As David Williams notes, wine production in Georgia is expanding and this direction plays a major role in the development of the country. Nowadays, you will find Georgian wine in different parts of the world, popular restaurants and wine shops.

For more information, the author of the article names six best Georgian wines: Schuchmann Mtsvane Georgian Dry White, Château Mukhrani Rkatsiteli, Pheasant’s Tears Saperavi , Orgo Saperavi, Dakishvili Family Vineyards Vita Vinea Kisi Amber and Telavi Marani Satrapezo Qvevri Saperavi.
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The author of the article names six best Georgian wines

Here is how David Williams describes the six best Georgian wines:

Schuchmann Mtsvane Georgian Dry White, Kakheti, Georgia 2015 (£8.25, The Wine Society)

For many observers, Georgia’s greatest winemaking asset isn’t the qvevri, it’s the array of high-quality, individualistic native grape varieties such as mtsvane, which here shows floral fragrance and grapefruit zinginess in an easy-drinking dry white.
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Château Mukhrani Rkatsiteli 2015 (£10, Marks & Spencer)

Characteristically, M&S has been one of the few mainstream retailers to give Georgia a spin, with both this spicy, fresh dry white and the chewier, fuller-bodied, qvevri-made, herb-and-apple-scented Tblvino Qvevris 2015 (£10), worth your attention.
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Pheasant’s Tears Saperavi, Kakheti, Georgia 2016 (from £19.95, Noel Young Wines; smilinggrape.com)

Thanks to the evangelical eloquence of American co-owner John Wurdeman, Pheasant’s Tears is arguably the best-known member of the natural qvevri movement. But with wines such as this ever-evolving, nutty, tangy, earthy red, they deserve to be.
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Orgo Saperavi, Kakheti, Georgia 2015 (£20, Roberson Wine)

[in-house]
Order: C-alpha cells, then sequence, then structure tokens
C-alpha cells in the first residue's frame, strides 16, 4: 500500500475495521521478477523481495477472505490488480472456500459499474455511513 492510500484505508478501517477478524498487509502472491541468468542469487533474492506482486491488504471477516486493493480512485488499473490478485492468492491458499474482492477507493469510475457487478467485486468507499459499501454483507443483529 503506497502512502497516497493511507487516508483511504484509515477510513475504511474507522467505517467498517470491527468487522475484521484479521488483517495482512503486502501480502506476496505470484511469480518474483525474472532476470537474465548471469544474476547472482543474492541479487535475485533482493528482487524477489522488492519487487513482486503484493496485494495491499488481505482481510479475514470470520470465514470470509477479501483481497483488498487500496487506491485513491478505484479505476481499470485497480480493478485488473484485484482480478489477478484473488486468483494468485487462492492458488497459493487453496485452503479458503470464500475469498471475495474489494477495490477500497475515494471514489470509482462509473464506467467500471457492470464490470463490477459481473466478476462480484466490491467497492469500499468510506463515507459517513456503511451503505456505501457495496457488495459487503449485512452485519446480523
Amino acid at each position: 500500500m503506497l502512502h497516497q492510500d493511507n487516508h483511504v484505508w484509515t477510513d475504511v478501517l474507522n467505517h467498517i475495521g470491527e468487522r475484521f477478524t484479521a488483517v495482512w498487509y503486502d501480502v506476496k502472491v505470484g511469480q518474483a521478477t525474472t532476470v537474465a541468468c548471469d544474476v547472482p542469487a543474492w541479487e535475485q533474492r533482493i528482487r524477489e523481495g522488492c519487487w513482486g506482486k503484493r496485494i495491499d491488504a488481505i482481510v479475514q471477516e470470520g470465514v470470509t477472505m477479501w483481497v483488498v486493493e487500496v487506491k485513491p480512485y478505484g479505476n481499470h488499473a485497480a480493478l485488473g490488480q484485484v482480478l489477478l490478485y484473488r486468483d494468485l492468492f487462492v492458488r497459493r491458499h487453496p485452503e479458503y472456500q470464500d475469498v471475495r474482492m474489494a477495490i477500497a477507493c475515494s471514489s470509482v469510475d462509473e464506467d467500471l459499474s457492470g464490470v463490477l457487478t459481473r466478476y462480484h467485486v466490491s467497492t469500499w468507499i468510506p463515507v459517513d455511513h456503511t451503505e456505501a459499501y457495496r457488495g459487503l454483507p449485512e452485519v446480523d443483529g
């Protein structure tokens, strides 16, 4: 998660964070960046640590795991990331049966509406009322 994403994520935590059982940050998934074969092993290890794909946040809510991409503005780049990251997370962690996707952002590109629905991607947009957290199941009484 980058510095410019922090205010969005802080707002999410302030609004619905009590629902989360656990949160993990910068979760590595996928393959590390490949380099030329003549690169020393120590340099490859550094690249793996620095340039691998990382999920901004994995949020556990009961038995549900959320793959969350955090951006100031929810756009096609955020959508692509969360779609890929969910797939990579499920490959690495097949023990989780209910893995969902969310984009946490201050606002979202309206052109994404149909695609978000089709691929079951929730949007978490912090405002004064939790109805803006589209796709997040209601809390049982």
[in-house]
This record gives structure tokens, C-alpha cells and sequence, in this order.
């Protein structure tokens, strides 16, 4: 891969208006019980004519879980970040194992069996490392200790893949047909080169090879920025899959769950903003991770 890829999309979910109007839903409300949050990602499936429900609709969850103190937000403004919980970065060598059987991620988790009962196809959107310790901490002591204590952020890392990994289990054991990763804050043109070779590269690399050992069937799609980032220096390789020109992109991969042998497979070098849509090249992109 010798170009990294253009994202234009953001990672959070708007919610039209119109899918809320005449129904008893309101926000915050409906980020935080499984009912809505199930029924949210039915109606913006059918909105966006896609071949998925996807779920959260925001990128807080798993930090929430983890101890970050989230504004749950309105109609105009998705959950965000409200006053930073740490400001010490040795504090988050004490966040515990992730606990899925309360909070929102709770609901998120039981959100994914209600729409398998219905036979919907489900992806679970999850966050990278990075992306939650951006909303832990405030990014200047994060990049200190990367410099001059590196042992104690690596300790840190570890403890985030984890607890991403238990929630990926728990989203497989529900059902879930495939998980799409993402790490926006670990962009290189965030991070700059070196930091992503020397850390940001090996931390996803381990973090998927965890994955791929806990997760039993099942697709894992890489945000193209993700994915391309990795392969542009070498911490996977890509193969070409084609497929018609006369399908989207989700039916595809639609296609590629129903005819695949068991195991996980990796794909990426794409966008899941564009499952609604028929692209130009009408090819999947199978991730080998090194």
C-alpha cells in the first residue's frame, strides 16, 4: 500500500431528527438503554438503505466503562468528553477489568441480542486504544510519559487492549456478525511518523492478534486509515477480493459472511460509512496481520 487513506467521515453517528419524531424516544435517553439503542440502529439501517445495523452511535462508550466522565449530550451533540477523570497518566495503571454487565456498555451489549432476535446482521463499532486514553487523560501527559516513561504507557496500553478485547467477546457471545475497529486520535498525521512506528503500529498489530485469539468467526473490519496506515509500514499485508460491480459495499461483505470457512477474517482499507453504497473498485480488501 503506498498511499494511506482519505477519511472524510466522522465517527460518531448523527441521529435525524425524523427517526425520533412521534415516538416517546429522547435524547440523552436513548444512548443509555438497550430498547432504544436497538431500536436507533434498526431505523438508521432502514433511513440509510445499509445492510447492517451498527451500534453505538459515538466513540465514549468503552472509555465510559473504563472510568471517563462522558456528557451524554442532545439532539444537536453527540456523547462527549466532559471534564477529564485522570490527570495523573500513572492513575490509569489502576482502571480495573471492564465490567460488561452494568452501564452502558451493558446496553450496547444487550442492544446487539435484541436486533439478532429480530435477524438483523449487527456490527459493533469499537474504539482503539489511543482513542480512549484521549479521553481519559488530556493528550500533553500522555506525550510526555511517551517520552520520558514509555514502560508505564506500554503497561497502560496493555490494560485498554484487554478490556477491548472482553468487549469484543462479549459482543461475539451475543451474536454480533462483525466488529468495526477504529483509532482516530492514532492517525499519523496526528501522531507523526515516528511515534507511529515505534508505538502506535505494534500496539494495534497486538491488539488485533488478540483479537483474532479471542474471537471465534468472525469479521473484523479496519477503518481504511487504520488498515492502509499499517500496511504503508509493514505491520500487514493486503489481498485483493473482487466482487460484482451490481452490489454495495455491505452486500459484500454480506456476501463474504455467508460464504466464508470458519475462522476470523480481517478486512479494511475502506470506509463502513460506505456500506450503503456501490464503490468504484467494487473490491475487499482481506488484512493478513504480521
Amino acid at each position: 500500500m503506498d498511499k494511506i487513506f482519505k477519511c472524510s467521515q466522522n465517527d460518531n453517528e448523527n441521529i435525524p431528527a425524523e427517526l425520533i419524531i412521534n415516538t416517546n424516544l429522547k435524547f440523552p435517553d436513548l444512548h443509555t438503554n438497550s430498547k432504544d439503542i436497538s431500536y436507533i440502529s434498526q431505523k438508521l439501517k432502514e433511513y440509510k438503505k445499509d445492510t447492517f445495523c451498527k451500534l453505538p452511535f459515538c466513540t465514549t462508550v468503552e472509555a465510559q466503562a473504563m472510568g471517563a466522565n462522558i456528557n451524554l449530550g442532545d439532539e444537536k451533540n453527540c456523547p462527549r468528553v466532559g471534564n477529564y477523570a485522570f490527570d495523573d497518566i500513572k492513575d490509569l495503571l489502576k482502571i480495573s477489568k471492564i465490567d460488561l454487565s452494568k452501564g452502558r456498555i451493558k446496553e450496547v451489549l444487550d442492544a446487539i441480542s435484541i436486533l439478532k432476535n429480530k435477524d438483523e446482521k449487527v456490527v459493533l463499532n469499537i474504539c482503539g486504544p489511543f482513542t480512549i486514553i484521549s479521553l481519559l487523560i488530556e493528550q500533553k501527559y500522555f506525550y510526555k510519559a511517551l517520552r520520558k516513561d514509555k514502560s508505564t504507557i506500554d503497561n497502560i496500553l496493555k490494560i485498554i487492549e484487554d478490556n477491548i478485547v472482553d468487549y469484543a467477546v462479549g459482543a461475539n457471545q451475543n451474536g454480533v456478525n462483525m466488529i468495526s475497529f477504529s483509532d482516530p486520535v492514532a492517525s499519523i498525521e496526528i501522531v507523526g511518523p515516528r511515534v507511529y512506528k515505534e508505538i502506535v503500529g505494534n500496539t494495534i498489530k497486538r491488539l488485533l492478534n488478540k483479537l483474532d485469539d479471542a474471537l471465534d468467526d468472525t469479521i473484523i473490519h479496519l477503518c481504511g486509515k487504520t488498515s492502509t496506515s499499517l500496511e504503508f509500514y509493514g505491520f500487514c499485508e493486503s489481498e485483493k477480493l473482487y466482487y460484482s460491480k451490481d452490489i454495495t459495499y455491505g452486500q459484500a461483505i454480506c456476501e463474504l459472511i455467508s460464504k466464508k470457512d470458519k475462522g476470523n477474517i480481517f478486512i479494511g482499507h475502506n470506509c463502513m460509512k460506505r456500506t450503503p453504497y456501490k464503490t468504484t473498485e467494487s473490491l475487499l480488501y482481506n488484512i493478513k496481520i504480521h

The Dakishvili family was the standout producer for me on a recent trip to Georgia, this qvevri-made red so delectably dark but pure and supple, with wild dark cherry and blackberry, a superb expression of the great Georgian native saperavi grape variety.
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Dakishvili Family Vineyards Vita Vinea Kisi Amber (£22.50, Bottle Apostle)

Another qvevri beauty from the Dakishvili family, using the native kisi variety for an amber wine that fills the mouth with white flowers, silky textured ripe quince and apple, and a patisserie creaminess. Complex, it evolves in the glass as you drink.
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Telavi Marani Satrapezo Qvevri Saperavi, Kakheti, Georgia 2014 (£24.99, georgianwinesociety.co.uk)

One of Georgia’s largest producers has a small qvevri cellar alongside its vast ex-Soviet facilities, and the output is really impressive, not least in this deep, dark, sumptuously ripe, rich, glossy saperavi red, with its intense blackberry fruit.
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Related stories:

Drinking Georgian Qvevri Wine Daily is Super Healthy!

Qvevri Winemaking on UNESCO Cultural Heritage List

Oldest evidence of wine-making found near Tbilisi

Is Georgia the world's cradle of wine? - CNN

Guinness Book of Records declares Georgian wine as world's oldest wine